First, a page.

Can we improve the performance of adaptive models by removing inactive predictors? As per I know, AUC is calculated from predictor bins. But how does inactive predictors contribute the bin.
Ex: As I know, predictor is strongly correlated to another predictor in the list. That means, in each bin there will be one strong correlated predictor and others will become inactive within the same group. How does it improve by model performance if I remove the inactive ones within the same group. Looks like I am missing something.
***Edited by Moderator: Pooja Gadige to add platform capability tag***
@Nizam Hi Nizam, can you explain a bit more of what you mean by "improve performance"? The execution of the adaptive models are very fast. If you are experiencing performance issues they are more likely to be related to the data loading steps and the network lag between systems than related to the strategy (and model execution).
@MarioBatres Thanks for responding back to my request. When I say "improve performance", this is more related predictive performance of adaptive model which is calculated in AUC. This is not the strategy performance or request performance. Is there any significant reason to remove inactive predictors? This was a question raised by our data science team. Just wanted to know what happens in the backend by removing inactive predictors? Thanks in advance.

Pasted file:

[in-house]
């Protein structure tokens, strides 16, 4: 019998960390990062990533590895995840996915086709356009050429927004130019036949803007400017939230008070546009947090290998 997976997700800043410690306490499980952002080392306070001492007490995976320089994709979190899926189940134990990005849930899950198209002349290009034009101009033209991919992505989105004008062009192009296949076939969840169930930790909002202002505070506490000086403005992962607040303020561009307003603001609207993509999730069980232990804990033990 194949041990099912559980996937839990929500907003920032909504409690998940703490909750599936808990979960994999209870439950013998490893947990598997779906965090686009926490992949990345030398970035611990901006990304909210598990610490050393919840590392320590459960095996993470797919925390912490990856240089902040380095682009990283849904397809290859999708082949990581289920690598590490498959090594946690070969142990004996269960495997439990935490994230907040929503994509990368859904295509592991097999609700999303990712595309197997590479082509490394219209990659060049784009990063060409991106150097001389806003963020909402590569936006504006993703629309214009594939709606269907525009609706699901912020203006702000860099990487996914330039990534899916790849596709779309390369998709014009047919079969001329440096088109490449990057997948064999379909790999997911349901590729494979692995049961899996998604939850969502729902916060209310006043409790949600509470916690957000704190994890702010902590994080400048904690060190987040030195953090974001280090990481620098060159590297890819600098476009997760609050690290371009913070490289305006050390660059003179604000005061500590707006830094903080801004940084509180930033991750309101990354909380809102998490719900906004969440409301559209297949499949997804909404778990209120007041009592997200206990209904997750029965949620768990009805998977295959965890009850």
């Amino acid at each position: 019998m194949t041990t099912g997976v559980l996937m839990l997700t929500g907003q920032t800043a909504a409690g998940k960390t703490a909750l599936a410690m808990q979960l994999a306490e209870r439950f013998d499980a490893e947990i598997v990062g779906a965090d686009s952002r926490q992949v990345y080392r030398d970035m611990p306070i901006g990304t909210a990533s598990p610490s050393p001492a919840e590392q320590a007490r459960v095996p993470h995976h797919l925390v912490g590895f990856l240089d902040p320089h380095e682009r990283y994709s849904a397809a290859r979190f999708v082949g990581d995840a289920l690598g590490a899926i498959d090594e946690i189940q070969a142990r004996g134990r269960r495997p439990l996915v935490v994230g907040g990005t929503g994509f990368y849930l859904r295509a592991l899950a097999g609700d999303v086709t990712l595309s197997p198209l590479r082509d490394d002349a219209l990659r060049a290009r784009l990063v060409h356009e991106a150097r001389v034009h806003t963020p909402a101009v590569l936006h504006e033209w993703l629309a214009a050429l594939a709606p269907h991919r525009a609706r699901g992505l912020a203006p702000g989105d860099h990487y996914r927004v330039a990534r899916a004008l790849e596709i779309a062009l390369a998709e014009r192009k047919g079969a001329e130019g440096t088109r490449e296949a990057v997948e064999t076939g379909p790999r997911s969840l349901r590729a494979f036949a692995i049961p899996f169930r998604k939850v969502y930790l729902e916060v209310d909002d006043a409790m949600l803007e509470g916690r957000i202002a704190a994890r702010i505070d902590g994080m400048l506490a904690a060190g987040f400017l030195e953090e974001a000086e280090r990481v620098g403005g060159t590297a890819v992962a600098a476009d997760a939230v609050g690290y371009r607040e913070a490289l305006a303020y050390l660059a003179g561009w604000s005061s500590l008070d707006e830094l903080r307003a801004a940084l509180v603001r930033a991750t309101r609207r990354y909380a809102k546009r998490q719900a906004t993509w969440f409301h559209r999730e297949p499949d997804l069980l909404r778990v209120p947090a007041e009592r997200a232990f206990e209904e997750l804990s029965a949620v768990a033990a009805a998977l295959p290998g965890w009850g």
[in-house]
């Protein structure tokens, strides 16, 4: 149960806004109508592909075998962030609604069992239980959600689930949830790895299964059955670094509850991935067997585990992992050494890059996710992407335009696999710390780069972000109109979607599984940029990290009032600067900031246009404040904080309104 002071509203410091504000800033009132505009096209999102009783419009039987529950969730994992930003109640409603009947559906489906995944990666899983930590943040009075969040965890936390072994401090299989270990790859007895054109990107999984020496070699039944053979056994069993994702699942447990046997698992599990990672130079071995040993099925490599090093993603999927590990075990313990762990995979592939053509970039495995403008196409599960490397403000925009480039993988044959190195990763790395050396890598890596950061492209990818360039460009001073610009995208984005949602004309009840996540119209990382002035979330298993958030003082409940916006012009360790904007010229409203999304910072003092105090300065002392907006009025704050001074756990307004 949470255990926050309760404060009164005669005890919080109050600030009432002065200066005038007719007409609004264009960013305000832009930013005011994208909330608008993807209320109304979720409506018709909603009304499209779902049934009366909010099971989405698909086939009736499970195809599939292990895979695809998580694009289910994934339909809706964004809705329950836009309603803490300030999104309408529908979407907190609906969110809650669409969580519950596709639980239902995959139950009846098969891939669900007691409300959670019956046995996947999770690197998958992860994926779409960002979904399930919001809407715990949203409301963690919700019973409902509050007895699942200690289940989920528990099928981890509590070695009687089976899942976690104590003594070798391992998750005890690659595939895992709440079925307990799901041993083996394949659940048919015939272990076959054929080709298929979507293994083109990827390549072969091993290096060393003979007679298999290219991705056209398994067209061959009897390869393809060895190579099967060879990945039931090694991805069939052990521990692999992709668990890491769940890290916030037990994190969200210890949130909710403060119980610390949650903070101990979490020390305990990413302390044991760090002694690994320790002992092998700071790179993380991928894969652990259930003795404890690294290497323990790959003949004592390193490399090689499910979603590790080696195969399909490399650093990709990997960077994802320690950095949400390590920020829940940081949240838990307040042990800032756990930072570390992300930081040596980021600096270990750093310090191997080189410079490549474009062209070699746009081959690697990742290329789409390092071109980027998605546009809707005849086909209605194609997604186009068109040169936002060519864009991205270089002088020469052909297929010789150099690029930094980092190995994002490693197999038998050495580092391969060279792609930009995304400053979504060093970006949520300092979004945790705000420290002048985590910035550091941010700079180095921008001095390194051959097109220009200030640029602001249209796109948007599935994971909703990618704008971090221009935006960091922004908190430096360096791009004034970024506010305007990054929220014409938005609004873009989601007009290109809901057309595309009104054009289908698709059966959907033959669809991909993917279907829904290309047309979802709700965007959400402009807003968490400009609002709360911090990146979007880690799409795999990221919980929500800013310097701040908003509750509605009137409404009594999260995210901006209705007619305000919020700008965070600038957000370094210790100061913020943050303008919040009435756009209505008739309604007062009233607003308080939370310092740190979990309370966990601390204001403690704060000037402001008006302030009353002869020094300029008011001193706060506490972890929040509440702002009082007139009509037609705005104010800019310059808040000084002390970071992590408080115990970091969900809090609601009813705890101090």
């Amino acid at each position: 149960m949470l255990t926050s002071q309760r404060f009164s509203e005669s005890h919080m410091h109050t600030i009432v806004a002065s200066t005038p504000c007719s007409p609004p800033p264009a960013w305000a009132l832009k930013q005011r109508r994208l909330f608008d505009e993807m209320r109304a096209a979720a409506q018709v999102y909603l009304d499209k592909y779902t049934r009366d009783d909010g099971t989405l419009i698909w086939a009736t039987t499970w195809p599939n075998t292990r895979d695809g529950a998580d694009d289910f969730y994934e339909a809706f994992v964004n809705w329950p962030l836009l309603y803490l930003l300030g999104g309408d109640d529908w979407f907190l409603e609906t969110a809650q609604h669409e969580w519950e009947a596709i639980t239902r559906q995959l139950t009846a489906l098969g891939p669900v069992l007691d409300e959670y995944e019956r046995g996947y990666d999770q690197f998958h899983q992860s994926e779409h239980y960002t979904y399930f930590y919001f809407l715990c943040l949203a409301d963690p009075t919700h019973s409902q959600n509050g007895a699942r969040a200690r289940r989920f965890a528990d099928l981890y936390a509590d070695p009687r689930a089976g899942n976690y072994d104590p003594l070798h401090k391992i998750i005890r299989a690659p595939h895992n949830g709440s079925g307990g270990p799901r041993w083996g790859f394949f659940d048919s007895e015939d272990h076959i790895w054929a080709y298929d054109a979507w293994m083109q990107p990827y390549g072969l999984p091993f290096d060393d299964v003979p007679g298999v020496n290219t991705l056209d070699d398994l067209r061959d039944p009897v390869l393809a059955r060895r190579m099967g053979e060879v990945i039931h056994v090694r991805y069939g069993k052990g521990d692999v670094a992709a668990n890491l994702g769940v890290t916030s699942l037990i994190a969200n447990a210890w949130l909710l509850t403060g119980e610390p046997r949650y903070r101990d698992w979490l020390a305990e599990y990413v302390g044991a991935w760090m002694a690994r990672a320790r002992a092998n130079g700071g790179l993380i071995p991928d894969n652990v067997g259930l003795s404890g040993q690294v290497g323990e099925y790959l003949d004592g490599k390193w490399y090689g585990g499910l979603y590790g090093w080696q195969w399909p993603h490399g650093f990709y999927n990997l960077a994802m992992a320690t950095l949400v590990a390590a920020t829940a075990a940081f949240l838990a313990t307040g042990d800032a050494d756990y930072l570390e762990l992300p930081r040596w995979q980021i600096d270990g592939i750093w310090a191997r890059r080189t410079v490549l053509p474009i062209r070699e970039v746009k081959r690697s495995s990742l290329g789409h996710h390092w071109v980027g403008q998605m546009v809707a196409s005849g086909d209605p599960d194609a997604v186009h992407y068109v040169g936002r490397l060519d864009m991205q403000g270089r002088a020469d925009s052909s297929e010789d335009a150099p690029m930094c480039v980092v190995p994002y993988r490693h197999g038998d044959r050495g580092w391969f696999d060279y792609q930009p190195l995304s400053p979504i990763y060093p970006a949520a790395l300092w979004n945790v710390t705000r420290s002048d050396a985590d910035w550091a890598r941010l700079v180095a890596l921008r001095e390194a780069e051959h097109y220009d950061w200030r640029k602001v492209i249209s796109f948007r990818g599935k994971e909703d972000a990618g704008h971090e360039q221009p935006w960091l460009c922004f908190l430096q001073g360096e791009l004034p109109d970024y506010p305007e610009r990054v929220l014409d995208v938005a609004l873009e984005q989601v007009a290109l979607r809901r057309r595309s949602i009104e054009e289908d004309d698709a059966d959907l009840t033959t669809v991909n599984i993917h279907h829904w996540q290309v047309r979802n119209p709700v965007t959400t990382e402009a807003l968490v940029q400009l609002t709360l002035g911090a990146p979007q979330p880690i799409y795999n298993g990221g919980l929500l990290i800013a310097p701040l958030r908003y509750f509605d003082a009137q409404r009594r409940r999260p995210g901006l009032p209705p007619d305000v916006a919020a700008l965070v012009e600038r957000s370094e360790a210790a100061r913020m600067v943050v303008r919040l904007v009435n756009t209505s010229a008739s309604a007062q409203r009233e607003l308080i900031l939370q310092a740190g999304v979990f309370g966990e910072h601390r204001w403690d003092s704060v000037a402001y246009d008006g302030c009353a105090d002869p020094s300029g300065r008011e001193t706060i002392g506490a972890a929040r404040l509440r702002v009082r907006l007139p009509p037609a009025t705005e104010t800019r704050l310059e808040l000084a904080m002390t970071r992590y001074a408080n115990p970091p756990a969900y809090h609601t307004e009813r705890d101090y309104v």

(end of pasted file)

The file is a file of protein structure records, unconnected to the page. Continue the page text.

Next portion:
As far as I know, inactive predictors do not affect the performance of the model. But I think in theory, if you remove some predictors; inactive and low-performing active predictors, the model can create new correlations, which may positively affect the performance.
@recepanilaydemir Thanks for responding back to my question. Just wanted to know how does new correlations are created by removing inactive predictors? In every predictor correlation group, there will be on top performing predictor. Even if we remove the inactive ones, the predictor group wont be changed. Please let me know if I am missing something.
Not just removing inactive ones, but if you remove low-performing active predictors also (your model probably has some active predictors which are really close to your threshold.), this may force the model to create new groups. I didn't try it; this is something that I plan to test.
The model performance is calculated from the final classifier (the score distribution binning). Only active predictors contribute to the final classifier.
Removing inactive predictors should not have any material effect on model performance.
There are reasons to occasionally do review your predictors and see if there are (categories of) predictors that perform poorly across all the model instances.
There are also reasons to keep inactive predictors around and general advice is not to prune them too aggressively. This is mainly because behaviours change, population changes and the adaptive modeling system continually re-evaluates which predictors to make active.